Another unique difference between Ifa diviners in the US like Vandermeer and Nigeria is that they have paid jobs through which they feed their families. He is a senior lecturer in the department of African American studies at the University of Massachusetts, Boston and working towards his doctorate degree.
Passing it to the next generation
In keeping with the African culture of maintaining family traditions by passing it to off- springs, Vandermeer is grooming his 13 year old daughter, Adetutu, whose name rituals was performed by Prof. Abimbola.
Like a Muslim or Christian preacher will call the name of God before doing anything, Adetutu, laced with innocence and oblivious of the challenges of becoming a success story as a black person in America chants “ifa lo loni, ifa lo lola,ifa lo lotunla pelu e” before answering the reporter’s questions. “ Every morning, I get my kolanut(Obi abata),some water , recite my odu ifa and throw it to the ground, that is how I say my prayers. My friends in school do not know ifa is my religion, but they notice I wear different Yoruba clothes especially on Fridays’’, she says. At her age, she already knows how to interpret the message of ifa when kolanut is thrown and helps her father in doing sacrifice (ebo) for clients.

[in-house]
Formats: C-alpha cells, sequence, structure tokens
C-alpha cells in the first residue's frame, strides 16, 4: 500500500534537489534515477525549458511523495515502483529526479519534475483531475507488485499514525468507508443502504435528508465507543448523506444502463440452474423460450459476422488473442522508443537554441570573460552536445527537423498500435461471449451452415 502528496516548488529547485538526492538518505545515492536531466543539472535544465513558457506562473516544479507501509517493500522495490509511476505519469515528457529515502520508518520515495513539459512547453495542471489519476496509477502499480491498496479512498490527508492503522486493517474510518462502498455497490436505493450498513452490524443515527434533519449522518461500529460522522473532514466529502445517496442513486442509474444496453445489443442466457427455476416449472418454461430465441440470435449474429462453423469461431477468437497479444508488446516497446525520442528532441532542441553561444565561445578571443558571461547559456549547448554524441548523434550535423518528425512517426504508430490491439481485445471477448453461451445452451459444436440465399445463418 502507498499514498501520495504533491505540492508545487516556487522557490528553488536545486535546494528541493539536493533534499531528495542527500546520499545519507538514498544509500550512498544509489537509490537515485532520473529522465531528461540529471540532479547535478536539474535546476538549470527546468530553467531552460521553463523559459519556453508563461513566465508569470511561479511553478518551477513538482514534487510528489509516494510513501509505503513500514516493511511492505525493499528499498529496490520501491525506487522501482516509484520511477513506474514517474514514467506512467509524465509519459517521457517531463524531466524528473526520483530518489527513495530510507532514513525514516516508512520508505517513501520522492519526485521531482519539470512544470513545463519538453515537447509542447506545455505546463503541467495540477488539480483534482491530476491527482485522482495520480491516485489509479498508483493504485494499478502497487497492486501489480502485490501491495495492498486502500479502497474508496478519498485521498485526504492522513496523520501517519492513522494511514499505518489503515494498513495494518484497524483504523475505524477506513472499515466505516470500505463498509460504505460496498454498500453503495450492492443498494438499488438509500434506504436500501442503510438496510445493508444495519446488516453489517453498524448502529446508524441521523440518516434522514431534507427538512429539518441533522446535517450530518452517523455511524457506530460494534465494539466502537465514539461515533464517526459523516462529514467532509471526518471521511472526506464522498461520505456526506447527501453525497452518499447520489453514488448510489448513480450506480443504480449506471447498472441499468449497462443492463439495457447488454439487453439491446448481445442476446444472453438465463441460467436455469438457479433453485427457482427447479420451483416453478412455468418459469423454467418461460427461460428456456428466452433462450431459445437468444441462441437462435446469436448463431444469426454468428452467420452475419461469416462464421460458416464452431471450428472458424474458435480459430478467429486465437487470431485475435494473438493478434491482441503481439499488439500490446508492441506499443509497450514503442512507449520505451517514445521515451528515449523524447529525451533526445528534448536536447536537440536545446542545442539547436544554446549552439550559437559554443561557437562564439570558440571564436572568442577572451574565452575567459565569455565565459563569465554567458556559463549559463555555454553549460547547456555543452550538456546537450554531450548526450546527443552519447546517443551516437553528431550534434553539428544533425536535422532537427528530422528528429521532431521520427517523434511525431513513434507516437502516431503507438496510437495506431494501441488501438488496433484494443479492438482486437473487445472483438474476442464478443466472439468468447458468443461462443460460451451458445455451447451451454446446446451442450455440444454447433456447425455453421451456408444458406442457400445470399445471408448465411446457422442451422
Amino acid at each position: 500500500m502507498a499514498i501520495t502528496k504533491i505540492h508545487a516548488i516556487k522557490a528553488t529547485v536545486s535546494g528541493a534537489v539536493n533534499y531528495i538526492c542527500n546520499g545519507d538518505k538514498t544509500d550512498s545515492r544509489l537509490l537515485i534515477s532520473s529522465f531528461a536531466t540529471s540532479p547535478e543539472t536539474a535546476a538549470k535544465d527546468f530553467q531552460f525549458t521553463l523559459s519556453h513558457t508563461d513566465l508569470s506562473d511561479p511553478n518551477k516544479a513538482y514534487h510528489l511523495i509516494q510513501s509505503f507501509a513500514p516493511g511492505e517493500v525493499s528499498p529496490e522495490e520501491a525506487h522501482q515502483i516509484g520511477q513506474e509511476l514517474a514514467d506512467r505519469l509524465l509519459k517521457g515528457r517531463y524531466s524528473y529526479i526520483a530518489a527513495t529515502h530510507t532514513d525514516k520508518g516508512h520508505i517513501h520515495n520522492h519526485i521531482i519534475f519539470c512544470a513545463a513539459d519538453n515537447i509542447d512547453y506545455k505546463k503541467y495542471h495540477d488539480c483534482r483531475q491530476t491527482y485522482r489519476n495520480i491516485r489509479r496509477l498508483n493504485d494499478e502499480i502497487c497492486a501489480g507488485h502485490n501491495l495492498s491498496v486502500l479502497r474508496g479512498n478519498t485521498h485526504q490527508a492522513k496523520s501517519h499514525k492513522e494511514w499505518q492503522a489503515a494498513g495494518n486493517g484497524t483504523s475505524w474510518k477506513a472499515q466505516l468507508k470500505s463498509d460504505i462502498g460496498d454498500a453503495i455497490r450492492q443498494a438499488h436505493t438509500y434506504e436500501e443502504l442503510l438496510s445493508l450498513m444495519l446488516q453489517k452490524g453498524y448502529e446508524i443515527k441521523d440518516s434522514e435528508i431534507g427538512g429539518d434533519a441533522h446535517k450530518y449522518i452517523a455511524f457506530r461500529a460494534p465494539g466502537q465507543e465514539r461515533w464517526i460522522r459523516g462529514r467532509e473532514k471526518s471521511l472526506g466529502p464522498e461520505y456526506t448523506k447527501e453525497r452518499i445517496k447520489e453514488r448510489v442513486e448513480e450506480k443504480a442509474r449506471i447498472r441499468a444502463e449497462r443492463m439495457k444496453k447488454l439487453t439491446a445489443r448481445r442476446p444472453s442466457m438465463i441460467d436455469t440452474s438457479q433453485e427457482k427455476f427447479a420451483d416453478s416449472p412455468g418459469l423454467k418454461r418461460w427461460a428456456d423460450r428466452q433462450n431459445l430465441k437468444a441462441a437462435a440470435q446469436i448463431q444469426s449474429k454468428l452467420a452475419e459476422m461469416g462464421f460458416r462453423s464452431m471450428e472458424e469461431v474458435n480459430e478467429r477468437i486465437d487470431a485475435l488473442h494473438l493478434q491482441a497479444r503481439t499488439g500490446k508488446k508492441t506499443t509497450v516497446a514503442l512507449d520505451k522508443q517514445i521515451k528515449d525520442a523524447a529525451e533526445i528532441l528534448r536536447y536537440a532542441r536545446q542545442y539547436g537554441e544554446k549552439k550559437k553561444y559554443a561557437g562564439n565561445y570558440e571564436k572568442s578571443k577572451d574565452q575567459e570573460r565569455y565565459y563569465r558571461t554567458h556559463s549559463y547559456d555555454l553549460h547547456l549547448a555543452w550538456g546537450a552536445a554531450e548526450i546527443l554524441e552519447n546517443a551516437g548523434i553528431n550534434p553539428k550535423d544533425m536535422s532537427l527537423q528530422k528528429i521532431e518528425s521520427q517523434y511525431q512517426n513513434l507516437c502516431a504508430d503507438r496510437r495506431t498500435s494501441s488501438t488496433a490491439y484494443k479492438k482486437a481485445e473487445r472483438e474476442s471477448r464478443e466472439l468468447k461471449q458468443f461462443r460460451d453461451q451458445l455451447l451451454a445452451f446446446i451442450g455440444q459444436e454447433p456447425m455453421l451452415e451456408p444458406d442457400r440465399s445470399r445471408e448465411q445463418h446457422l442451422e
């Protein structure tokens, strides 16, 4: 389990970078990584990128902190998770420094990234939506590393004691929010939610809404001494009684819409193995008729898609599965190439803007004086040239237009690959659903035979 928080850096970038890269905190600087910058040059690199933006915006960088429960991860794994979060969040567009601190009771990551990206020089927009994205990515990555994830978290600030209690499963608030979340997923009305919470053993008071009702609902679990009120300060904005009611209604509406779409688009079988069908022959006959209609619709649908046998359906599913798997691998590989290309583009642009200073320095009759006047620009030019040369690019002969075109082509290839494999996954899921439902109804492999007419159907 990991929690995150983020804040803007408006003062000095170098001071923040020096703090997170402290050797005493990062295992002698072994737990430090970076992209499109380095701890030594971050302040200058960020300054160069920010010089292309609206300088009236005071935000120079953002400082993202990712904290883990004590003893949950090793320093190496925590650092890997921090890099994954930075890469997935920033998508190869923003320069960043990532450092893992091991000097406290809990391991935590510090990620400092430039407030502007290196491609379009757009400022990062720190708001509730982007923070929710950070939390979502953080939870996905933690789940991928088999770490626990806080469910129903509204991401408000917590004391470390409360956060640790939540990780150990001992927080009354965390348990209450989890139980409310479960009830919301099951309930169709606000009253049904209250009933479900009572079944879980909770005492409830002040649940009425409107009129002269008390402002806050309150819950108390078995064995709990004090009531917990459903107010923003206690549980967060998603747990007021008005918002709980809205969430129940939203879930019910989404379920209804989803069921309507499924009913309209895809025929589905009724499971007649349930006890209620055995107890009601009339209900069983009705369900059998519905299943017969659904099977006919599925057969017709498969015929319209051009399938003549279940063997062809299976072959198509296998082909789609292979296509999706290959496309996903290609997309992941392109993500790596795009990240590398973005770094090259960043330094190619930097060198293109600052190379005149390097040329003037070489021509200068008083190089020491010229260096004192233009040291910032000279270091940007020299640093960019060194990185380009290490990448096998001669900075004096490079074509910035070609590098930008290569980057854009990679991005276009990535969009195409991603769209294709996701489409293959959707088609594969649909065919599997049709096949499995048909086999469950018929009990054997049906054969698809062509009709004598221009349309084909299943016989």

Her mother’s name at birth was Maria Clemencia but in 2003 became Fatuma Atoke, after her initiation, says the hospital staff were surprised when they refused to give her a name immediately after Adetutu was born which is the usual practice in America. “Over 200 people attended her naming at our home with Baba Wande Abimbola presiding. The hospital asked us why we had to wait to have a gathering. I told them this is the way we want to do it.’’
Challenges facing African Americans
For African Americans who believe in ifa, it goes beyond being a guide to resolve the puzzle of life but partly an answer to racism and something to give them a true a sense of belonging . Also their relationship with Africans from the mother continent has been saddled with tension and mistrust.
Toure who pioneered the African American and Black studies programme in the US at San Francisco State University in 1968 says it has been a struggle to maintain a small bit of their African heritage. “The racist colonialists claimed the African was sub-human and a little more advanced than the ape. Ifa gives us a common way of thinking, looking at the universe and ancestral grounding for those us in the Diaspora and our brethren in the mother continent. We in the Diaspora can be viewed as the lost tribes who have been re-linking with motherland and re-establishing respect for African traditional religion and spirituality.’’